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The Kindness Project

Bringing Mindfulness to Young Children, Teachers, and Families


What is the Kindness Curriculum? 

The Kindness Curriculum was developed for preschool and 4K children by the Center for Healthy Minds. The Kindness Curriculum includes brief (15 - 30 minutes) activities and lessons focused on mindfulness and kindness taught twice a week in your child(ren)’s classroom for 12 weeks and revisited to support learning.


Why teach mindfulness and kindness? 

Previous research shows that the Kindness Curriculum (KC) promotes children’s self-control, prosocial skills, and academic achievement. There is also evidence that mindfulness training reduces teachers’ stress and supports positive parenting.


What is our project doing? 

In the summer of 2018 and 2019, teachers attended 26 hours of training about the Curriculum. In the fall of 2018, teachers began teaching the Curriculum in about half of the classrooms – the rest of the classrooms began the Curriculum in the fall of 2019.

  • The project is a collaborative community endeavor involving three CELC agencies (Bridges Child Enrichment Center, Even Start Family Literacy, and Head Start) and the University Children’s Center, three local universities, and the Center for Healthy Minds (CFHM) at UW Madison.

  • Our project assesses the impact of the Curriculum on children’s social-emotional, thinking, and behavioral skills. It also examines the impact teacher training and mindfulness-based parent and family opportunities.  We also asked teachers and parents their impressions of the impact of the Curriculum.


How has the Curriculum helped children? 

There are many exciting findings, so we’ll just highlight a few.  Results showed that children (both preschool & 4K) who learned the Kindness Curriculum, showed positive gains including:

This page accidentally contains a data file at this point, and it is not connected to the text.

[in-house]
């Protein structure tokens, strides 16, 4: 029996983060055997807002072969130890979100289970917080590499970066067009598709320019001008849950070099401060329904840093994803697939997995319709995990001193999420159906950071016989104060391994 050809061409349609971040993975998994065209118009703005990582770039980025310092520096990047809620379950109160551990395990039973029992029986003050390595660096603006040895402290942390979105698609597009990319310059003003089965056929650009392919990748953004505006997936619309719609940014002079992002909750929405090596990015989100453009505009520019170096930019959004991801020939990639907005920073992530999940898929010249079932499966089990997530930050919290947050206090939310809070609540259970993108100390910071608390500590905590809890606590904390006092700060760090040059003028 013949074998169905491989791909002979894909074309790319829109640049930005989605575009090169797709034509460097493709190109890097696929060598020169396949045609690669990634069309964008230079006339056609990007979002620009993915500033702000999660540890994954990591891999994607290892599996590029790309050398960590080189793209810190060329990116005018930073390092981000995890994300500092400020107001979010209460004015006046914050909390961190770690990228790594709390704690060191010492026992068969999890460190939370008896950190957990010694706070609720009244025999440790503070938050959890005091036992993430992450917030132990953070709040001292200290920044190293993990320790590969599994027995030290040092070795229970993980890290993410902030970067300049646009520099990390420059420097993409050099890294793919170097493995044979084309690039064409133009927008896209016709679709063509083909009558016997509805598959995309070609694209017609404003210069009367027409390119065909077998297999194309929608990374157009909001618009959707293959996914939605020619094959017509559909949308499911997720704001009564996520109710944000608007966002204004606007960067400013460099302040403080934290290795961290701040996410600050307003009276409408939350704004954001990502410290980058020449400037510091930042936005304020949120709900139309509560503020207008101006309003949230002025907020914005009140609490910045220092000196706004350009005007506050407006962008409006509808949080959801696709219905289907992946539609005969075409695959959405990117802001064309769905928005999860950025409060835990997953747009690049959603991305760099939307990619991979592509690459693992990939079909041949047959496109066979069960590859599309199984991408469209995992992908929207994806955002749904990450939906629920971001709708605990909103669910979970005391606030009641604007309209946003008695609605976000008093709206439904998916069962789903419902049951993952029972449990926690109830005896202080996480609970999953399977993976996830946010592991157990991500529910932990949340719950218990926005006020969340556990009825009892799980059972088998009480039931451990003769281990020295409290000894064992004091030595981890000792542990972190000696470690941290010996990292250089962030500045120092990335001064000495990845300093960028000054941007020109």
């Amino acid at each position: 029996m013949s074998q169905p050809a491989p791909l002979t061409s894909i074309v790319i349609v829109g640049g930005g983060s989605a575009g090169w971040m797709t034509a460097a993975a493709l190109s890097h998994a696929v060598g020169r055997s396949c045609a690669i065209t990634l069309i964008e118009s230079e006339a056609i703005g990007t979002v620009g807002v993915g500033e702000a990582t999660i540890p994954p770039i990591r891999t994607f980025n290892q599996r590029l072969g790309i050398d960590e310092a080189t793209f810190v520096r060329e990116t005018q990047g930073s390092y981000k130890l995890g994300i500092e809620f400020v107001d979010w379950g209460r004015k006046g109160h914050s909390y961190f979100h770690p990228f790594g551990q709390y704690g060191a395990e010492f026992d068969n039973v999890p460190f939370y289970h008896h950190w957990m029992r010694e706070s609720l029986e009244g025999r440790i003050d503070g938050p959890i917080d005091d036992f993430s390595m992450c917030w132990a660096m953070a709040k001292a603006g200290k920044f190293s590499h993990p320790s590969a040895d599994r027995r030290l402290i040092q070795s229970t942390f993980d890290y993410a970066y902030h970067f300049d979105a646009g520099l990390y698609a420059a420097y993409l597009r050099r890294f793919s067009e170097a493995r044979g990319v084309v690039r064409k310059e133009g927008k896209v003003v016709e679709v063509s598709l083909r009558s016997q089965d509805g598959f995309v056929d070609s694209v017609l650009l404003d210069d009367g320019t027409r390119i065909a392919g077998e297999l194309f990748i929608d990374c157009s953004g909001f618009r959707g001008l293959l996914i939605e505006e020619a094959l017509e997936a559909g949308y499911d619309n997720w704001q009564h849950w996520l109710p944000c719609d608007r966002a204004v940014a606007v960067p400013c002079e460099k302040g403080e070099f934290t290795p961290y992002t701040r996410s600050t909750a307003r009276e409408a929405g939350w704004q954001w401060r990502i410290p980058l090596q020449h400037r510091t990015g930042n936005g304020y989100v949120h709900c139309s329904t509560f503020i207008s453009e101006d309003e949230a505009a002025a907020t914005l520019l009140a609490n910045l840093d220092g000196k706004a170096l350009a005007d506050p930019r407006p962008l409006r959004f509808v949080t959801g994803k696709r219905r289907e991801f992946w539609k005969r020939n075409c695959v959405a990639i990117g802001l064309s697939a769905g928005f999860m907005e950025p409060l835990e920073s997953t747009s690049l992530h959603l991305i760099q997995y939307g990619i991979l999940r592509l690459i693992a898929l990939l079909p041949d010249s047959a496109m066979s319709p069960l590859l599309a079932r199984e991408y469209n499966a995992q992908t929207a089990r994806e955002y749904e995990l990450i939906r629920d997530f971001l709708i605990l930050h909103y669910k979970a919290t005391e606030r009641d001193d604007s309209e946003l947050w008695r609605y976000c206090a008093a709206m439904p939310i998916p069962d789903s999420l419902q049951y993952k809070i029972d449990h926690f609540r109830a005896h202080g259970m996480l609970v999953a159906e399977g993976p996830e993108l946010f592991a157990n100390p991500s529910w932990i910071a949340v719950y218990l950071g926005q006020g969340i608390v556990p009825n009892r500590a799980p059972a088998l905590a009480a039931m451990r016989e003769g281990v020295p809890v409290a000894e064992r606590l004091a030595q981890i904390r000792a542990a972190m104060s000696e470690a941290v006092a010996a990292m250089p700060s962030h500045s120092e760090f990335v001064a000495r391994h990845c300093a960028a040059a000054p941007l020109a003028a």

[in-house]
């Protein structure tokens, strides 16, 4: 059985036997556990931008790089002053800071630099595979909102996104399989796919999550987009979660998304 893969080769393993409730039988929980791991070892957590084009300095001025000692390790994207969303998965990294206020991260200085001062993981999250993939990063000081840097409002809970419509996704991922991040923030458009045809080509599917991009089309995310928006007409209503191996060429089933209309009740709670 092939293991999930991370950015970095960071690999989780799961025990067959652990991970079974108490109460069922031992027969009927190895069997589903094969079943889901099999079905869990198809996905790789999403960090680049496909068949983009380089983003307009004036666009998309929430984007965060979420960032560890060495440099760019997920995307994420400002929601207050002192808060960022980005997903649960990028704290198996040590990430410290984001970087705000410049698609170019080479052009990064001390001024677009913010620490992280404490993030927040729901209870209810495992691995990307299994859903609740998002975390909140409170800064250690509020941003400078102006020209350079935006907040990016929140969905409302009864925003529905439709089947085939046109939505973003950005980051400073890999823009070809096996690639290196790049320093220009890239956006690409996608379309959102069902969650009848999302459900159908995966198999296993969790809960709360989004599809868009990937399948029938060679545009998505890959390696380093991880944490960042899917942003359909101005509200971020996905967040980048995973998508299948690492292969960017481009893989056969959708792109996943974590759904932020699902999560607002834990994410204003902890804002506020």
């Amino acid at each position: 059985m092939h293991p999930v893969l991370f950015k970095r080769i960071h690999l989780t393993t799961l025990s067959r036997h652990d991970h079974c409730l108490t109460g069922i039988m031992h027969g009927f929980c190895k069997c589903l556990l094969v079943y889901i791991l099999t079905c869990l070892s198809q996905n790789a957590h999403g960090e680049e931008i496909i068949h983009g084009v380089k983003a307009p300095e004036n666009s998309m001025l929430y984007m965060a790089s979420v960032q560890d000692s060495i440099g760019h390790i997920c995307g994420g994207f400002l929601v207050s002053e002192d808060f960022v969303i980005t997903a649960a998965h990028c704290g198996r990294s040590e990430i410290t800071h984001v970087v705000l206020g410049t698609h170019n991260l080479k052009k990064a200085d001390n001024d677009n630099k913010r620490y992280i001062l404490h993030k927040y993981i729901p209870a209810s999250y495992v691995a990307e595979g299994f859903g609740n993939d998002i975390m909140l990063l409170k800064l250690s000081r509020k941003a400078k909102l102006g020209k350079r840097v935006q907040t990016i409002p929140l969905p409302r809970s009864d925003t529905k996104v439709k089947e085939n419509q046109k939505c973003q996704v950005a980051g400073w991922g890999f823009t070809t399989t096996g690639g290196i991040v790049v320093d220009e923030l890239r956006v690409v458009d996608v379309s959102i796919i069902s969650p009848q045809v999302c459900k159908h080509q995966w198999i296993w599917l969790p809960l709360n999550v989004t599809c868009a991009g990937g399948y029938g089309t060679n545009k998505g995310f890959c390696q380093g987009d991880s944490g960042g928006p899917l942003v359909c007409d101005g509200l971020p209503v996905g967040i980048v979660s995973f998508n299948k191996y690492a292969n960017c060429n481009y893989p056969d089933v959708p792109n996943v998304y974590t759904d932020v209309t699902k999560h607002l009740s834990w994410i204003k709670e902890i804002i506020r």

• Stronger mental flexibility – e.g., they were better able to pay attention to important information.

  • Improved sharing behavior – e.g., they were more willing to share stickers with a sick child.

  • Stronger social-emotional competence – e.g., teachers perceived the children as kinder, better at helping and understanding others’ feelings.

  • Increased kindness & emotional control – e.g., parents reported that children did more acts of kindness at home & were better able to control their own emotions.


How has the training helped teachers? 

Teachers reported many positives and great impact on their classrooms such as:

  • Teachers loved the training and appreciate the ongoing support offered by our mindfulness coaches.

  • Teachers reported less stress and burnout when they practiced mindfulness , and perceived increased acts of kindness between one another as co-workers.

  • Classroom impact: Teachers said children really engaged with the Curriculum, learned a lot, and displayed more acts of kindness to each other


Are there ways for parents to be involved?

Some parents took mindfulness classes at the CELC in 2018-19, and there are also online opportunities for families this year. Parents said:

  • The mindfulness classes were helpful, and that now they often use mindfulness practices/activities at home. 

  • Many parents said that they would like to learn more about mindfulness, but it was hard for them to attend classes at night.


These early results are very encouraging and suggest that mindfulness training supports overall positive development for children and mental well-being for children, parents, and teachers.


Read more about the Center for Healthy Minds, Healthy Minds Innovation and the Kindness Curriculum here.

a mindfulness-based curriculum 

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